Introduction to Git
In this tutorial we will teach you how to operate Git as you please. There are a ton of ways you can use Git to deploy your application but this tutorial’s main focus is will be on the one that is most straight forward. We assume you already know how to make and operate a repository on your local machine.
While using Git, the workflow is normally towards the version control only. You have a local repository in which you work as well as a remote repository where you can have everything in sync and can work with a team and various machines. You could also use Git to move your application to production.
The workspace we will be using:
Your live server directory: /var/www/vpsdomain.com
Your VPS repository: /var/repo/site.git
Creating Our Repository
‘–bare’ will mean that the folder has no source files, just the version control.
cd /var mkdir repo && cd repo mkdir site.git && cd site.git git init --bare
–bare will mean that the folder has no source files, just the version control.
Hooks and Git Repository
Usually a Git repository will have a folder named ‘hooks’. In this folder you will have some sample files for possible actions that you can hook and use custom actions made by you.
Git documentation http://git-scm.com/book/en/Customizing-Git-Git-Hooks:
Define three possible server hooks: one of them is called ‘pre-receive’, and the last 2 are ‘post-receive’ and ‘update’.
‘Pre-receive’ will be executed whenever the server receives a ‘push’. ‘update’ is nearly the same except that it only executes once for each branch. Furthermore, ‘post-receive’ is only used when a ‘push’ is completely finished and it is the one we are interested in.
If you type in your repository the following.
You should have a couple files and folders, this includes the ‘hooks’ folder. Go to the ‘hooks’ folder.
Now, create the file ‘post-receive’ by executing the below.
cat > post-receive
Once you ha executed the command, you should have a blank line which indicates that everything you type will be saved to this file. Now write the below.
#!/bin/sh git --work-tree=/var/www/vpsdomain.
com --git-dir=/var/repo/site.git checkout -f
After you have finished typing, press ‘control-d’ in order to save. Now to execute the file, you will have to set the proper permissions with the following.
chmod +x post-receive
You will be able to see on the documentation that ‘git-dir’ is the path to the repository. Using ‘work-tree’, you can define another path to where your files are going to be transferred.
The ‘post-receive’ file will be looked into every time a push is finished; it says your files will need to be in ‘/var/www/vpsdomain.com’
Now create your local repository. You will need to change the path and name to whatever you would prefer. If you are on a VPS, just write the below.
Now make your repo.
cd /my/workspace mkdir project && cd project git init
Now you will need to configure the remote path of your repository. Tell Git to add a remote called ‘live’.
git remote add live ssh://firstname.lastname@example.org/var/
Now you can add the repository link instead of the ‘live’ folder.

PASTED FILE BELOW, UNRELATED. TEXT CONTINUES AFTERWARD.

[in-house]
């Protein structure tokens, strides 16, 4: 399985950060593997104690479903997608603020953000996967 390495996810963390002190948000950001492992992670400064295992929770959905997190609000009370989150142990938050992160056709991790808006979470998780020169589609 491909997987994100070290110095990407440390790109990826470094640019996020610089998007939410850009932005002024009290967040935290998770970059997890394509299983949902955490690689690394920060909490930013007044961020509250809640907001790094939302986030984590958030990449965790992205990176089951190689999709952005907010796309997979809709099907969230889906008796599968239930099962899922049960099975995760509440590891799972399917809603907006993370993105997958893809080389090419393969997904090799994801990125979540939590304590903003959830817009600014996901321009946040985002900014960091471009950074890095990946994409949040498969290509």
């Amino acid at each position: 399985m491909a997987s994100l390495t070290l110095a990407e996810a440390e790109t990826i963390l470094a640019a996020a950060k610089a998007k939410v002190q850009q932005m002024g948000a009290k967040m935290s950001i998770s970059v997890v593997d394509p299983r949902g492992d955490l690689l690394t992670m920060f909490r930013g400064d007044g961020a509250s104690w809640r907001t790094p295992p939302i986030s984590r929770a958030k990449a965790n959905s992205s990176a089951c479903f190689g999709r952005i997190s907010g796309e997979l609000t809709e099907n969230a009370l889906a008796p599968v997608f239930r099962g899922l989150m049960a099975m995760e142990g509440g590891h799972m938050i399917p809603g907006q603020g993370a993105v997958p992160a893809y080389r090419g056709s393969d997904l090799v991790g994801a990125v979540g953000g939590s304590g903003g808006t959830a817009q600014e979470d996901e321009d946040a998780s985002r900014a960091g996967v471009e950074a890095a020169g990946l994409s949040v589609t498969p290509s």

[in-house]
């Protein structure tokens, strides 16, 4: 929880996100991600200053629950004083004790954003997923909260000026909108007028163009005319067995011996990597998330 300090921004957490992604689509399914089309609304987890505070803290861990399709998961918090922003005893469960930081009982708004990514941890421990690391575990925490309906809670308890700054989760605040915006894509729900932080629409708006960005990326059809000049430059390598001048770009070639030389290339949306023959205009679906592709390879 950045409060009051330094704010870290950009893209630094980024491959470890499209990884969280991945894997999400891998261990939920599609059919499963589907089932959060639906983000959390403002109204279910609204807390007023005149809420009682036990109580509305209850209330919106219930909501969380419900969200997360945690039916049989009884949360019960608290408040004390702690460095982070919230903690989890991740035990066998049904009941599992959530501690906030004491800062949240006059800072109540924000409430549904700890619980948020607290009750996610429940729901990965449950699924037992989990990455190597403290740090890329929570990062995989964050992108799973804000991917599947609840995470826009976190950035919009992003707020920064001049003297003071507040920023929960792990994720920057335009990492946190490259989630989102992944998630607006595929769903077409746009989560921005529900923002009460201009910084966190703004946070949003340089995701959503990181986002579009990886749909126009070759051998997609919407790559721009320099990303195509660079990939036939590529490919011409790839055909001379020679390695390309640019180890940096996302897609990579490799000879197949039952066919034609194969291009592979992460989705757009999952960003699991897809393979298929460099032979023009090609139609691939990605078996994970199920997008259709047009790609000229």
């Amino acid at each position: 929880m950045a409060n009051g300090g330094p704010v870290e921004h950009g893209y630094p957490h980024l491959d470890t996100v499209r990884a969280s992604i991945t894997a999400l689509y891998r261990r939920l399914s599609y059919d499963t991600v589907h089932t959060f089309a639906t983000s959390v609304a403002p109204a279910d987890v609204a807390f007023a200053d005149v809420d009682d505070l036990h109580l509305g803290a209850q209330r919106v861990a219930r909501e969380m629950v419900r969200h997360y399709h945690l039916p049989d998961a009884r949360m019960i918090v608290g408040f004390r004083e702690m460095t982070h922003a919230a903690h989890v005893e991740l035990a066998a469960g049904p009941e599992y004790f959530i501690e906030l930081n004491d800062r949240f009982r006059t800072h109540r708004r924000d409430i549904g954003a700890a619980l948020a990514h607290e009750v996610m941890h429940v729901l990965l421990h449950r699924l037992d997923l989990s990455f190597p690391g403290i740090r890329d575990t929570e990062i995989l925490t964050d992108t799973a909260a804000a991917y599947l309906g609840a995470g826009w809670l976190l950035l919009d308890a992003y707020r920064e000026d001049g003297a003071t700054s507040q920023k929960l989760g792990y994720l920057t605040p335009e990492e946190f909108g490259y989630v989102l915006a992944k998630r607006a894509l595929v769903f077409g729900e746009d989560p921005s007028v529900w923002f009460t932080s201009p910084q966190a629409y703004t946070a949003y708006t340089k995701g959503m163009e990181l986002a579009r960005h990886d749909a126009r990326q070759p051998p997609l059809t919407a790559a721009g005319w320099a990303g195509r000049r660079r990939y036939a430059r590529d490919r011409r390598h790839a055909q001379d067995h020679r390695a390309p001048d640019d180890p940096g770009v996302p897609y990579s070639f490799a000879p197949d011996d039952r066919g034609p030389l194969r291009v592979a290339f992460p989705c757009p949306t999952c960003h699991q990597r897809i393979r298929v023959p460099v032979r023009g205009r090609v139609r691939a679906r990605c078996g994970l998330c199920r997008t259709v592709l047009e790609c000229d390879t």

Assuming that you have got some great work ready in the folder; you can do the usual steps to add the files and afterwards commit using a message.
git add . git commit -m "My project is ready"
Make sure to remember, the dot after ‘git add’ means you will be adding all files to sage. After ‘git commit’ you will have ‘-m’ which means you would have to write a message.
To finish, simply ‘push’ everything into the server. You can use the ‘live’ alias that you needed once you have set up the remote.
git push live master Counting objects: 7, done.Delta compression using up to 4 threads.Compressing objects: 100% (7/7), done.Writing objects: 100% (7/7), 10.56 KiB, done.Total 7 (delta 0), reused 0 (delta 0)To ssh://email@example.com/var/
repo/site.git* [new branch] master -> master
Now we tell Git to push to the live remote on the ‘master’ branch.
If you are not interested in deploying everything with one step and maybe would like to test it first and have a beta directory.
One way to do this is to simply create another repository. So login again to the VPS and create the directory.
cd /var/www/ mkdir beta
To create the repository.
cd /var/repo mkdir beta.git && cd beta.git git init --bare
Now you will again need to create the ‘post-receive’ file since you want to see the project in your beta directory.
cd hooks cat > post-receive
Write the content of the file.
#!/bin/sh git --work-tree=/var/www/beta --git-dir=/var/repo/beta.git checkout -f
After you have finished writing, use ‘control-d’ to save. Then, to execute the file, you must set the proper permissions with the below.
chmod +x post-receive
Then, go back to the local repository.
exit cd /my/workspace/project
And now you may set another remote pointing to the beta repository.
git remote add beta ssh://firstname.lastname@example.org/var/
Using this, you will have a two step process. Before anything we push to beta and check; if everything looks fine we can push to live.
git add . git commit -m "New version" git push beta master
git push live master
Going Live From the Server
If you have a team working in the same project and you want to enable others to also decide the time to go live; you can link the beta and live repository on the server. Log in to your VPS and type the below.
cd /var/repo/beta.git git remote add live ../site.git
You should now able to push from beta to live on the server.
cd /var/repo/beta.git git push live master
Congratulations, your VPS is now set to automatically deploy with Git.